3 Mistakes People Make With The Elimination Diet To Determine Food Allergies

Food allergies plague a lot of people, but food allergies are not a type of allergy that are as easily diagnosed as other allergies. The best way to see if you are allergic to certain foods is to eliminate them from your diet for a bit to see if your symptoms persist. The elimination diet is often recommended by an allergist as a first attempt of diagnosing food allergies. However, even the elimination diet has room for error, so there are certain things you do have to try to remember. Here are a few of the biggest mistakes people make when using the elimination diet to track down the foods that they could be allergic to. 

Mistake: Not taking the time to fully understand the ingredients in foods. 

If there are certain foods you think are causing a reaction, you do have to be really careful about what you eat during the elimination diet. Even foods that are cross-contaminated with certain ingredients can still cause a reaction. For example, if you like certain granola but it is produced in a facility that handles tree nuts, the granola itself may not contain tree nuts but could have been contaminated because of close contact.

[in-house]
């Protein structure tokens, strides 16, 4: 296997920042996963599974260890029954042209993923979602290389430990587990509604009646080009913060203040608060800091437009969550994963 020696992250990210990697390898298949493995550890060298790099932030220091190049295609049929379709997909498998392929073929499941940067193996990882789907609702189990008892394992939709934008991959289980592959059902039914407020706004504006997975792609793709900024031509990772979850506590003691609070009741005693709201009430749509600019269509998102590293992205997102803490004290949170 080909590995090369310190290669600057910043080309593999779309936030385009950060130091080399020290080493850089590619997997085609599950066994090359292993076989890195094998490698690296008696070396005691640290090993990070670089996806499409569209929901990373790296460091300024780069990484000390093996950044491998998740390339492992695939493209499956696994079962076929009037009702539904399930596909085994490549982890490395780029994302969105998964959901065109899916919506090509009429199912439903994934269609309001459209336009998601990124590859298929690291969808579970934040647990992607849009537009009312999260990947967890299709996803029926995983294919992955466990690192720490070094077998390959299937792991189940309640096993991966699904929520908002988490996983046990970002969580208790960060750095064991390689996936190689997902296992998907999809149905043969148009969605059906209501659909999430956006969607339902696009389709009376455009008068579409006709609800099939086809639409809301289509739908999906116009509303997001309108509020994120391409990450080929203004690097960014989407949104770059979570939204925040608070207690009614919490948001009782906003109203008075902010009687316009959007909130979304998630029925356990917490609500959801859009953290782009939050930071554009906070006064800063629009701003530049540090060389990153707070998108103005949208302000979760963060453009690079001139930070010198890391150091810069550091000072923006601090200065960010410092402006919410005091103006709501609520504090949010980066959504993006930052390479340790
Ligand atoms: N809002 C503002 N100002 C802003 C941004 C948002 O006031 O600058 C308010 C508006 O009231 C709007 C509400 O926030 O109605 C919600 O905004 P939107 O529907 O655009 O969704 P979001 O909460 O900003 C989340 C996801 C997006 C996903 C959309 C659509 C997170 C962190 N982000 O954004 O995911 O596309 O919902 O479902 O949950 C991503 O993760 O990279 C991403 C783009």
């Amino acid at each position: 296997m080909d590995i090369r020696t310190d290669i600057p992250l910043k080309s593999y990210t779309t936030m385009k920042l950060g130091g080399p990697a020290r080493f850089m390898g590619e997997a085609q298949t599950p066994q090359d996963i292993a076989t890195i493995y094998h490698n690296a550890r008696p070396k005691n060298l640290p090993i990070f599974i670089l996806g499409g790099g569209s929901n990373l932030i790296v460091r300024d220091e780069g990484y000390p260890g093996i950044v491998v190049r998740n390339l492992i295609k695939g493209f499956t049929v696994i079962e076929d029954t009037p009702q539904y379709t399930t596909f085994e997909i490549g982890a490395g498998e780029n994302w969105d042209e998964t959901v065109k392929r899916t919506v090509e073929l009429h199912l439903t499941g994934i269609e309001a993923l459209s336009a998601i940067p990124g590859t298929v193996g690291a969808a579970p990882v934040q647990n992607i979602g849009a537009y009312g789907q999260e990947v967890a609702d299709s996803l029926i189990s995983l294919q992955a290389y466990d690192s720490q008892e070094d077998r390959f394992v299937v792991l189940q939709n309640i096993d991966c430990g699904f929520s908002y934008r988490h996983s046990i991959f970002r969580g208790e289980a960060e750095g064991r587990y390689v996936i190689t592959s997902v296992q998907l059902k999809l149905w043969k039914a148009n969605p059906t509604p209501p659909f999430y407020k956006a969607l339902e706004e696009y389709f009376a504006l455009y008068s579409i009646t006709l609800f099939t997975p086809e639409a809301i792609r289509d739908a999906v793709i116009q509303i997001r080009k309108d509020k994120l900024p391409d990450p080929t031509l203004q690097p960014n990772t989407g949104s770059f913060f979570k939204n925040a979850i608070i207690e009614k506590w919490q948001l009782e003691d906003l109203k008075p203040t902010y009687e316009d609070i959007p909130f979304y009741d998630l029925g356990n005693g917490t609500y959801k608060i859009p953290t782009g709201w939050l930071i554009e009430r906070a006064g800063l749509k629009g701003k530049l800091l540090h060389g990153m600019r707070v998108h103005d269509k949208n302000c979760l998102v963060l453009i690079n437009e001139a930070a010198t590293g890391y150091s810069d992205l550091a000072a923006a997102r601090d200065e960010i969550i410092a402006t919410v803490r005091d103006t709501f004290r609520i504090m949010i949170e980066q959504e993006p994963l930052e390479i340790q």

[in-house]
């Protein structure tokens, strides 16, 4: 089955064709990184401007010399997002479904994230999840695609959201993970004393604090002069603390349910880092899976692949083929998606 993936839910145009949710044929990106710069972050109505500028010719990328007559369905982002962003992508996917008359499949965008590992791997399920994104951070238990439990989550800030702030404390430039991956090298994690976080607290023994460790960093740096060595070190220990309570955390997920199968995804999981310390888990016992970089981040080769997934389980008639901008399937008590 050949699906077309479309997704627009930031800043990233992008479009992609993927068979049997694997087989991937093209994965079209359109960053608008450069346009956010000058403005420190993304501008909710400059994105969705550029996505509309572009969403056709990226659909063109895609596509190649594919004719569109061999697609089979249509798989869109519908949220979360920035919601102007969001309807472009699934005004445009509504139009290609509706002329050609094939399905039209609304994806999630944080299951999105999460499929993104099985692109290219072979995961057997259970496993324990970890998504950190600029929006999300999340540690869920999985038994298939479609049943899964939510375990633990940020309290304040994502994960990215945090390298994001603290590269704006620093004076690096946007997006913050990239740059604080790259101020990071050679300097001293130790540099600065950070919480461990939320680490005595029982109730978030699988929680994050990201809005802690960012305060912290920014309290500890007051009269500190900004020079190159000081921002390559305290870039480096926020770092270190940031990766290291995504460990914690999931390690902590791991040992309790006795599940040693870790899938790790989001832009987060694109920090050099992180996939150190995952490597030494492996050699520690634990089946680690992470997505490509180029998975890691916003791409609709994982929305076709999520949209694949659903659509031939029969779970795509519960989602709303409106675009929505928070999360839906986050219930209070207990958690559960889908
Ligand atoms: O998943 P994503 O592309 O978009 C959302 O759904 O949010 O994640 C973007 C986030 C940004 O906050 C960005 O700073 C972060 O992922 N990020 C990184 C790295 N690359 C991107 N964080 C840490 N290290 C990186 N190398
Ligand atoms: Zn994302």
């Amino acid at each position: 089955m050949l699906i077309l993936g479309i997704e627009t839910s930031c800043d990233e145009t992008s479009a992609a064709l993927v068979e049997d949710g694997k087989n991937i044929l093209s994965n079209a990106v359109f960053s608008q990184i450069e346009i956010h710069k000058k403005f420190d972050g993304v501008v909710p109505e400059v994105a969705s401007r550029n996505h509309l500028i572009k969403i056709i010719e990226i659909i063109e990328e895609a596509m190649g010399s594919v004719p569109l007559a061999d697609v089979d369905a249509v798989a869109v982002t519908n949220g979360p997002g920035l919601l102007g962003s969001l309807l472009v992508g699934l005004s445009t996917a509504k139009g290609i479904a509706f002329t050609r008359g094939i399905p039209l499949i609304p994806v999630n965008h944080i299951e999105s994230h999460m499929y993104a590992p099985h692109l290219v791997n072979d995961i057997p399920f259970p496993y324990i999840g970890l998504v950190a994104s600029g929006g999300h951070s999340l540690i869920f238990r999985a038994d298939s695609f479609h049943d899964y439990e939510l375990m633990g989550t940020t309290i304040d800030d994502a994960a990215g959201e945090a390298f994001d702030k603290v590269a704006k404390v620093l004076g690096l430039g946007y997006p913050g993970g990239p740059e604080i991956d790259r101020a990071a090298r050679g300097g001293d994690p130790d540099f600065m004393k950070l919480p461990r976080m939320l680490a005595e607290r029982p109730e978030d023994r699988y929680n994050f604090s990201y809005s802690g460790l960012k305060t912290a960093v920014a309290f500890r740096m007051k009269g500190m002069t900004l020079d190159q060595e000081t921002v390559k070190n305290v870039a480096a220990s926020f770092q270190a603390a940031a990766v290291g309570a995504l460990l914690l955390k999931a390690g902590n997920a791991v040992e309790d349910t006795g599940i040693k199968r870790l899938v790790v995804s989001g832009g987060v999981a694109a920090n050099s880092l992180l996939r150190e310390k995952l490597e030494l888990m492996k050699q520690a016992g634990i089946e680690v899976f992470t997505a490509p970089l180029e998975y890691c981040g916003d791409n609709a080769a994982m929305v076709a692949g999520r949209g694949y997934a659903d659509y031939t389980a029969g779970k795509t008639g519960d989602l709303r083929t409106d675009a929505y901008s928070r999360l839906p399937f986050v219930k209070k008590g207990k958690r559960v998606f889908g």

Mistake: Not reintroducing foods at a slow enough pace. 

Once you have fully eliminated suspect foods from your diet, they should be reintroduced one at a time to check for symptoms. Some allergens will not cause a reaction right away, which means if you are reintroducing the suspect foods one a day, it can get confusing if symptoms start showing up. You may not know which food is acting as the trigger. It is best to reintroduce a certain food or ingredient and wait a few days or so before reintroducing anything else to get a better idea of what is generating an allergic reaction. 

Mistake: Not keeping suspect foods out of your diet for long enough. 

It can take a while for the allergic effects to subside after you have removed something from your diet. For example, if you suspect that you are allergic to wheat gluten because it causes you to have hives and problems with eczema, eliminating the suspected allergen from your diet for a day or two may not be enough. According to Healthline, foods should be eliminated for two or three weeks at a minimum before they are reintroduced to test for symptoms. 

For more information, work with a local allergist